Exercise Appears to Improve Sleep Apnea Symptoms
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Saturday, June 25, 2016 12:00 AM

Exercise was found to be an effective stand-alone treatment for obstructive sleep apnea (OSA) in a newly published meta-analysis, but more research will be needed to determine the mechanism behind the observed association, researchers say.  In the analysis of eight small studies with a total of 182 patients, both supervised and unsupervised exercise was associated with significant decreases in the apnea/hypopnea index (AHI) and improvements in other sleep measures, including the Epworth sleepiness scale (ESS).

“We noticed that a number of patients who began exercise programs for other conditions, such as hypertension or diabetes, showed improvements in their OSA symptoms which were confirmed when we went back and redid their polysonography.”  Exercise has been shown to greatly reduce the risk and severity of diseases associated with OSA, including diabetes, cardiovascular disease, hypertension, and obesity. Earlier research has also shown improvements in OSA symptoms linked to exercise, but these studies have been small, the researchers noted.  "It is not fully understood how exercise reduces OSA symptoms, but previous reviews have indicated that the impact of exercise on OSA is not related to reduction of body weight or BMI in both epidemiologic and experimental studies."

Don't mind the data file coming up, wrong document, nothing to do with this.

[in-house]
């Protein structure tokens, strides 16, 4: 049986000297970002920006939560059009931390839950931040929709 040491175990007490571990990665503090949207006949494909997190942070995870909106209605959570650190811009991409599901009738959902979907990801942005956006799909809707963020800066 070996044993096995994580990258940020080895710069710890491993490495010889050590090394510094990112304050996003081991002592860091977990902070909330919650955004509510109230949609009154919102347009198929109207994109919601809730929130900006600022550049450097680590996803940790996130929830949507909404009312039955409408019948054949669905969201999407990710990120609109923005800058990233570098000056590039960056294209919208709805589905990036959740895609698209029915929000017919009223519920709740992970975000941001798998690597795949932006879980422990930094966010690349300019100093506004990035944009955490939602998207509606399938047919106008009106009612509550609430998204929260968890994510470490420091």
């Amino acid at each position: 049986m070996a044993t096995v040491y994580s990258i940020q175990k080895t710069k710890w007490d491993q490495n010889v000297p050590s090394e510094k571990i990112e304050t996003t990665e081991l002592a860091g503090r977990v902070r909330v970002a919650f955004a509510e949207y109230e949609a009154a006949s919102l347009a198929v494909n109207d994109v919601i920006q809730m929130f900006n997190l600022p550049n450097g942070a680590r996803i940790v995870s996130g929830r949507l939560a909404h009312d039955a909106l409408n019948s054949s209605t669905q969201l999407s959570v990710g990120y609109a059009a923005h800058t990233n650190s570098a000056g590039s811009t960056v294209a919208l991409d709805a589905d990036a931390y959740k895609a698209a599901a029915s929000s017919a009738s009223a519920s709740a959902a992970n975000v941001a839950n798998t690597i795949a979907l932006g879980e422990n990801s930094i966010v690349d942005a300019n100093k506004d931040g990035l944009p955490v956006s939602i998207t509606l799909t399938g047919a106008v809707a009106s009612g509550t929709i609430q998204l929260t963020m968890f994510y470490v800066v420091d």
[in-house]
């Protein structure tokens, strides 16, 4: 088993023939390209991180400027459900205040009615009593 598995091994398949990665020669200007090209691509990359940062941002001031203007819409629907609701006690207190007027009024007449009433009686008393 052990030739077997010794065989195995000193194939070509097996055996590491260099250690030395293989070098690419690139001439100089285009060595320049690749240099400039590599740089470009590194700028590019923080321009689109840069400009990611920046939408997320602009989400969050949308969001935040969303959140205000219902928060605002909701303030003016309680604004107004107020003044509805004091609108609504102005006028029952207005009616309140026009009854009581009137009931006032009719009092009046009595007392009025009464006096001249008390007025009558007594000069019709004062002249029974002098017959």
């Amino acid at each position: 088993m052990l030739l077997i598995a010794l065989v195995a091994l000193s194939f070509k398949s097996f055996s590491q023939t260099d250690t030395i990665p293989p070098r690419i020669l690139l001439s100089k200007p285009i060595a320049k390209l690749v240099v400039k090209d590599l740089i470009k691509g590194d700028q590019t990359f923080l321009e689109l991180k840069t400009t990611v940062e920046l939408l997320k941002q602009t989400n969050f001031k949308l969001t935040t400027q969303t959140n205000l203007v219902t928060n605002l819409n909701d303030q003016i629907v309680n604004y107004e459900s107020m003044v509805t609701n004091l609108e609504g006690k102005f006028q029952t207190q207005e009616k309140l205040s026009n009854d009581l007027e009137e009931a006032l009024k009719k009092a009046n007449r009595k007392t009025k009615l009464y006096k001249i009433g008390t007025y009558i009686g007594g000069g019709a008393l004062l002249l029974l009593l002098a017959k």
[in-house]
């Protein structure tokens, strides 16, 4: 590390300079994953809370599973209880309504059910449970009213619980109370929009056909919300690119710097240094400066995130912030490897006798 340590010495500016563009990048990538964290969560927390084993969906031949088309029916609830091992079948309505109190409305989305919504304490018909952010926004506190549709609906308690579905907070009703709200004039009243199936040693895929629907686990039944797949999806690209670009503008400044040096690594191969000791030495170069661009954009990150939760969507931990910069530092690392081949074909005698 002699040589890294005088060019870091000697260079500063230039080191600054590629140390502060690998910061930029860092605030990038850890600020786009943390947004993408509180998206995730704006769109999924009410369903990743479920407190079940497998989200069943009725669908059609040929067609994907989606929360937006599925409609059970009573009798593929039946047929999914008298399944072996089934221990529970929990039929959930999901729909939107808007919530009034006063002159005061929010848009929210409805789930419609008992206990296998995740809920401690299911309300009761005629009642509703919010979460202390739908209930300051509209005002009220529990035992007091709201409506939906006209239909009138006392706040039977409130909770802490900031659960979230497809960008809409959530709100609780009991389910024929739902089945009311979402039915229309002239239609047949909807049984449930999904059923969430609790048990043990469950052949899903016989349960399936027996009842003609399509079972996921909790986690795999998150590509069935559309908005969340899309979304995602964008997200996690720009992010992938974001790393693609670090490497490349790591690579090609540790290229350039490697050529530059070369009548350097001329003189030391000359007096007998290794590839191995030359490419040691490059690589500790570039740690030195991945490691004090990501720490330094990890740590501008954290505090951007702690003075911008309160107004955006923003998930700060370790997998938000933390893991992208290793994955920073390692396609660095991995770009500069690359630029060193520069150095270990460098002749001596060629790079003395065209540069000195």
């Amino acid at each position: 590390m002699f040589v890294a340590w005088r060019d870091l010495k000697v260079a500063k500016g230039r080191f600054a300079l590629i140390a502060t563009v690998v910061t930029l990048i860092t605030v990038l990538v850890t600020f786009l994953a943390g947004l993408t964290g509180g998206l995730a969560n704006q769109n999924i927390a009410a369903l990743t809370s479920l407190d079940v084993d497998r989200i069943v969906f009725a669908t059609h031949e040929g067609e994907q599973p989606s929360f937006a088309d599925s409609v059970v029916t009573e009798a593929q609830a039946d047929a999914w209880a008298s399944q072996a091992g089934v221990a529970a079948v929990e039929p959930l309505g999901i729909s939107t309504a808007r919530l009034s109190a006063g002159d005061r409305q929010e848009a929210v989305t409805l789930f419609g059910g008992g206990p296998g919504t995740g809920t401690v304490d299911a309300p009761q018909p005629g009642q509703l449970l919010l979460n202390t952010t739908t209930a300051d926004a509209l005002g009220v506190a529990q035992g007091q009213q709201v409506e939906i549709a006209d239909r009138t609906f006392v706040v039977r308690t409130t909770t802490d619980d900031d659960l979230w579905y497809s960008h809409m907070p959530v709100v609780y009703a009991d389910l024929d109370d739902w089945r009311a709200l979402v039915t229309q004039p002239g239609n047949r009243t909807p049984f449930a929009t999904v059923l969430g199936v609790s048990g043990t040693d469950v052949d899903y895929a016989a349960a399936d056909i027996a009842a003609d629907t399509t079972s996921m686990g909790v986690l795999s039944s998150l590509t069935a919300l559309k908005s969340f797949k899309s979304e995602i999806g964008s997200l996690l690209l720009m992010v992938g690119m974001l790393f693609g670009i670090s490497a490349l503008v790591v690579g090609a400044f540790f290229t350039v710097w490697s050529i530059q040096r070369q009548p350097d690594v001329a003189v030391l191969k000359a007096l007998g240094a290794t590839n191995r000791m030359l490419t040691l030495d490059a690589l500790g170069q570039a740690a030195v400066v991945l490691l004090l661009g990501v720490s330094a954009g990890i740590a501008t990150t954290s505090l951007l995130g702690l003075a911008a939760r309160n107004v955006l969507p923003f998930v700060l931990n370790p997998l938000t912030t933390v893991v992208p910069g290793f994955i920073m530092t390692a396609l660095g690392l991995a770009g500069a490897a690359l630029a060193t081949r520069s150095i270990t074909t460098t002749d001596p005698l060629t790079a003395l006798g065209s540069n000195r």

"The beauty of exercise is that it does so many good things. Exercise decreases cardiovascular risk, and it helps with hypertension, diabetes, depression, and many other conditions."


Source:  http://www.medpagetoday.com/Pulmonology/SleepDisorders/58206